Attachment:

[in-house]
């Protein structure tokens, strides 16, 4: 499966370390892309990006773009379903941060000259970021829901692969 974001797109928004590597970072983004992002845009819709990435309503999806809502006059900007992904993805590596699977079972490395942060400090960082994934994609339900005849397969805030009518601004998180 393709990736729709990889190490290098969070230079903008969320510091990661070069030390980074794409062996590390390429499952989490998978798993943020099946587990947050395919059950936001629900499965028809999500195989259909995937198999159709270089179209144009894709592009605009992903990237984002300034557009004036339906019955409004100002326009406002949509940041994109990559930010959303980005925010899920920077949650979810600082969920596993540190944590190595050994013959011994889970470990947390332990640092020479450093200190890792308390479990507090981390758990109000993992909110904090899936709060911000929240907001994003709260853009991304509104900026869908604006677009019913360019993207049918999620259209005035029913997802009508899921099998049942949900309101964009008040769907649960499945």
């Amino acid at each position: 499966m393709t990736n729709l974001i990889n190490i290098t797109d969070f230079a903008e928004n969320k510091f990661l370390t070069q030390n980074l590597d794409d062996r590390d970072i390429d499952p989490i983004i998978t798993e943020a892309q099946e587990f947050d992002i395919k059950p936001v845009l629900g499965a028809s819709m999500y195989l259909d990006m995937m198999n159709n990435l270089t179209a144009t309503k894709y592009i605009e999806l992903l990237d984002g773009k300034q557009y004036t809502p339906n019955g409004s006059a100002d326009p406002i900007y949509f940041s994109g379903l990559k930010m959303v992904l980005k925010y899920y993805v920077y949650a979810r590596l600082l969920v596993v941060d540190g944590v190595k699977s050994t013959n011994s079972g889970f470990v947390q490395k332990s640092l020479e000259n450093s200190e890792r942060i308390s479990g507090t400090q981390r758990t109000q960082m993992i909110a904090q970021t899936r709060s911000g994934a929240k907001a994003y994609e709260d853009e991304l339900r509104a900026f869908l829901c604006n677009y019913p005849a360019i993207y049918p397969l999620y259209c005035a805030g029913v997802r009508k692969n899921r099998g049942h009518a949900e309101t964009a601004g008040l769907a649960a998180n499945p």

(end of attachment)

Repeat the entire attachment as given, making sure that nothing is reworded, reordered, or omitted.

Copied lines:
[in-house]
């Protein structure tokens, strides 16, 4: 499966370390892309990006773009379903941060000259970021829901692969 974001797109928004590597970072983004992002845009819709990435309503999806809502006059900007992904993805590596699977079972490395942060400090960082994934994609339900005849397969805030009518601004998180 393709990736729709990889190490290098969070230079903008969320510091990661070069030390980074794409062996590390390429499952989490998978798993943020099946587990947050395919059950936001629900499965028809999500195989259909995937198999159709270089179209144009894709592009605009992903990237984002300034557009004036339906019955409004100002326009406002949509940041994109990559930010959303980005925010899920920077949650979810600082969920596993540190944590190595050994013959011994889970470990947390332990640092020479450093200190890792308390479990507090981390758990109000993992909110904090899936709060911000929240907001994003709260853009991304509104900026869908604006677009019913360019993207049918999620259209005035029913997802009508899921099998049942949900309101964009008040769907649960499945």
């Amino acid at each position: 499966m393709t990736n729709l974001i990889n190490i290098t797109d969070f230079a903008e928004n969320k510091f990661l370390t070069q030390n980074l590597d794409d062996r590390d970072i390429d499952p989490i983004i998978t798993e943020a892309q099946e587990f947050d992002i395919k059950p936001v845009l629900g499965a028809s819709m999500y195989l259909d990006m995937m198999n159709n990435l270089t179209a144009t309503k894709y592009i605009e999806l992903l990237d984002g773009k300034q557009y004036t809502p339906n019955g409004s006059a100002d326009p406002i900007y949509f940041s994109g379903l990559k930010m959303v992904l980005k925010y899920y993805v920077y949650a979810r590596l600082l969920v596993v941060d540190g944590v190595k699977s050994t013959n011994s079972g889970f470990v947390q490395k332990s640092l020479e000259n450093s200190e890792r942060i308390s479990g507090t400090q981390r758990t109000q960082m993992i909110a904090q970021t899936r709060s911000g994934a929240k907001a994003y994609e709260d853009e991304l339900r509104a900026f869908l829901c604006n677009y019913p005849a360019i993207y049918p397969l999620y259209c005035a805030g029913v997802r009508k692969n899921r099998g049942h009518a949900e309101t964009a601004g008040l769907a649960a998180n499945p």